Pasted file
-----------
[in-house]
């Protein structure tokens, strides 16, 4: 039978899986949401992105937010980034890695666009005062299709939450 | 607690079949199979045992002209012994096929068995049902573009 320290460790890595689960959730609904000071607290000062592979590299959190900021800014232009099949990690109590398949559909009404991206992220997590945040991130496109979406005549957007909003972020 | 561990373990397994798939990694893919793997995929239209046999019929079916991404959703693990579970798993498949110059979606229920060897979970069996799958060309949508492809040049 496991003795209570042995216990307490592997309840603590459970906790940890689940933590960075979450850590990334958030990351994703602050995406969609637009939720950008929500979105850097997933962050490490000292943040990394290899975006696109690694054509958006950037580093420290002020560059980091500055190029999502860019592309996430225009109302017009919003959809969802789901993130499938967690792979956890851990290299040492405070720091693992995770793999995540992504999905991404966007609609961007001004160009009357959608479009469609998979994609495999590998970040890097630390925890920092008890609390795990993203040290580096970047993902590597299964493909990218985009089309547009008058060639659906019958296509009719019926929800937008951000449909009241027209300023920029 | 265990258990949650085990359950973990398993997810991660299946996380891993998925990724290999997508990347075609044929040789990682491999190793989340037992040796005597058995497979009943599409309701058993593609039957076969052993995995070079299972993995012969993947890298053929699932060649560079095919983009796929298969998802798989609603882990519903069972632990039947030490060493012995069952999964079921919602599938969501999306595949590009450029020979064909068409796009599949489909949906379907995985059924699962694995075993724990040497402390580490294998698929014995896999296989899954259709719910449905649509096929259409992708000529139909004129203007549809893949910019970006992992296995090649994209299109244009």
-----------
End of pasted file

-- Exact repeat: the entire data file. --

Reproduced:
[in-house]
């Protein structure tokens, strides 16, 4: 039978899986949401992105937010980034890695666009005062299709939450 | 607690079949199979045992002209012994096929068995049902573009 320290460790890595689960959730609904000071607290000062592979590299959190900021800014232009099949990690109590398949559909009404991206992220997590945040991130496109979406005549957007909003972020 | 561990373990397994798939990694893919793997995929239209046999019929079916991404959703693990579970798993498949110059979606229920060897979970069996799958060309949508492809040049 496991003795209570042995216990307490592997309840603590459970906790940890689940933590960075979450850590990334958030990351994703602050995406969609637009939720950008929500979105850097997933962050490490000292943040990394290899975006696109690694054509958006950037580093420290002020560059980091500055190029999502860019592309996430225009109302017009919003959809969802789901993130499938967690792979956890851990290299040492405070720091693992995770793999995540992504999905991404966007609609961007001004160009009357959608479009469609998979994609495999590998970040890097630390925890920092008890609390795990993203040290580096970047993902590597299964493909990218985009089309547009008058060639659906019958296509009719019926929800937008951000449909009241027209300023920029 | 265990258990949650085990359950973990398993997810991660299946996380891993998925990724290999997508990347075609044929040789990682491999190793989340037992040796005597058995497979009943599409309701058993593609039957076969052993995995070079299972993995012969993947890298053929699932060649560079095919983009796929298969998802798989609603882990519903069972632990039947030490060493012995069952999964079921919602599938969501999306595949590009450029020979064909068409796009599949489909949906379907995985059924699962694995075993724990040497402390580490294998698929014995896999296989899954259709719910449905649509096929259409992708000529139909004129203007549809893949910019970006992992296995090649994209299109244009």